What do Presidents Donald Trump and James Buchanan have in common?
This is a legal, not political, question.
Answer: Both presidents argued that investigations of their administrations by the House of Representatives had no legitimate legislative purpose.
But a Republican committee did investigate Democrat Buchanan and found multiple instances of administrative corruption. To avoid a more targeted investigation of his financial dealings, Republican Trump has appealed last week’s judicial ruling that allows a congressional committee to seek records from an accounting firm Trump employed.
U.S. District Judge Amit Mehta, of the District of Columbia, drew a parallel between the Buchanan and Trump arguments in his May 20 ruling — the first court decision in House Democrats’ multi-pronged effort to obtain Trump’s tax returns and other financial records.
Mehta cited the Buchanan protest in an introduction to his 41-page decision. He later mentioned legal battles Presidents Nixon and Clinton waged with Congress over release of executive information.
In March 1860, in the last year of Buchanan’s presidency, the House of Representatives formed a committee, chaired by Republican John Covode, to investigate potential crimes of the Democratic Party and the president. Buchanan vigorously protested. Mehta began his opinion by quoting that protest.
Buchanan said the House committee’s proceedings violated the independence of the executive branch and “are calculated to foster a band of interested parasites and informers, ever ready, for their own advantage, to swear before ex parte committees to pretended private conversations between the President and themselves, incapable, from their nature, of being disproved; thus furnishing material for harassing him, degrading him in the eyes of the country....”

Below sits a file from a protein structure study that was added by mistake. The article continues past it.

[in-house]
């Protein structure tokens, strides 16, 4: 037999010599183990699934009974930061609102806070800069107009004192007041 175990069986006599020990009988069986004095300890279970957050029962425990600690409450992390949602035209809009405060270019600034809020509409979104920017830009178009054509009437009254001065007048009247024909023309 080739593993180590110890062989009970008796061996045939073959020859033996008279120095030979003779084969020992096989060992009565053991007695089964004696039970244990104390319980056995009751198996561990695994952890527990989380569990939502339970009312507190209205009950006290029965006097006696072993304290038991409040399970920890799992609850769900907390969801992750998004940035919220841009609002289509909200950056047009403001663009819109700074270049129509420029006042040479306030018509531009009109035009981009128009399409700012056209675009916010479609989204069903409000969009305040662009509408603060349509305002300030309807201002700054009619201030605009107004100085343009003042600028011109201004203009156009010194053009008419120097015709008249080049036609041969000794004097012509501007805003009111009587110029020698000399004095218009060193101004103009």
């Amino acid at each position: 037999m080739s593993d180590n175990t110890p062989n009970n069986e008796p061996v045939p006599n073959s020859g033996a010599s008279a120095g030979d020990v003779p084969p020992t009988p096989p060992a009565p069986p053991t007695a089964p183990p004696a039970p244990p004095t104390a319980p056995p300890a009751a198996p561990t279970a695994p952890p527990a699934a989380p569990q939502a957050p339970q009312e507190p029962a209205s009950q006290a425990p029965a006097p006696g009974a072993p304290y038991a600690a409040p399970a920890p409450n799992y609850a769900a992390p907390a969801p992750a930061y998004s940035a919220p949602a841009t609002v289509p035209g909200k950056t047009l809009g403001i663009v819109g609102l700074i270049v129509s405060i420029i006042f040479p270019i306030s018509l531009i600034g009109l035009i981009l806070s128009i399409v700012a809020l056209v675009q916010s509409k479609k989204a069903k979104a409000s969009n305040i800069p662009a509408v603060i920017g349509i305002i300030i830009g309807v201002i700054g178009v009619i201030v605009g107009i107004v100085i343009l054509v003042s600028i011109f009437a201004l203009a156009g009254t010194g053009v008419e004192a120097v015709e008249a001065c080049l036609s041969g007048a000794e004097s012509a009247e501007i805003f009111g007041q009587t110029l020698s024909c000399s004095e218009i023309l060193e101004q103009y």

Buchanan maintained that the House had no power to investigate him except when sitting as an impeaching body. He added he feared a freewheeling investigation “would establish a precedent dangerous and embarrassing to all my successors. ...”
Mehta said Trump has followed Buchanan’s line of reasoning to protest the House Committee on Oversight and Reform’s subpoena for records to Mazars USA LLP, the firm that has provided accounting services to Trump.
Mehta disagreed with Trump’s argument for two reasons: the judge said the accounting records would aid the committee’s consideration of strengthening ethics and disclosure laws; and they would assist in monitoring Trump’s compliance with the Foreign Emoluments Clauses (which prohibit federal officeholders from accepting anything of value from a foreign country).
Later in the opinion, Mehta maintained that “it is simply not fathomable that a Constitution that grants Congress the power to remove a President for reasons including criminal behavior would deny Congress the power to investigate him for unlawful conduct — past or present — even without formally opening an impeachment inquiry.”
How this will play out between Trump and the House — in this and other cases in which the House has sought information and the administration has refused to provide it — will be determined by future court decisions.
We know how it ended for James Buchanan. While he is generally regarded as one of the nation’s worst presidents because he tilted toward the South before the Civil War, Buchanan also presided over one of the most corrupt administrations. Covode’s committee documented multiple instances of fraud and abuse of power.
Worst of all, both Republicans and Democrats, for different reasons, represented Buchanan to the public “as a willing tool of the slave power, ready to use the public treasure to crush votes for freedom,” according to Buchanan biographer Philip S. Klein.
President Buchanan challenged the House to impeach him. When that did not happen, he claimed “my vindication is complete.”
President Trump already has declared vindication — based on an inconclusive special prosecutor’s report — even as congressional investigations are only beginning.
Jack Brubaker, retired from the LNP staff, writes "The Scribbler'' column every Wednesday. He welcomes comments and contributions at email@example.com.
For more Scribbler columns: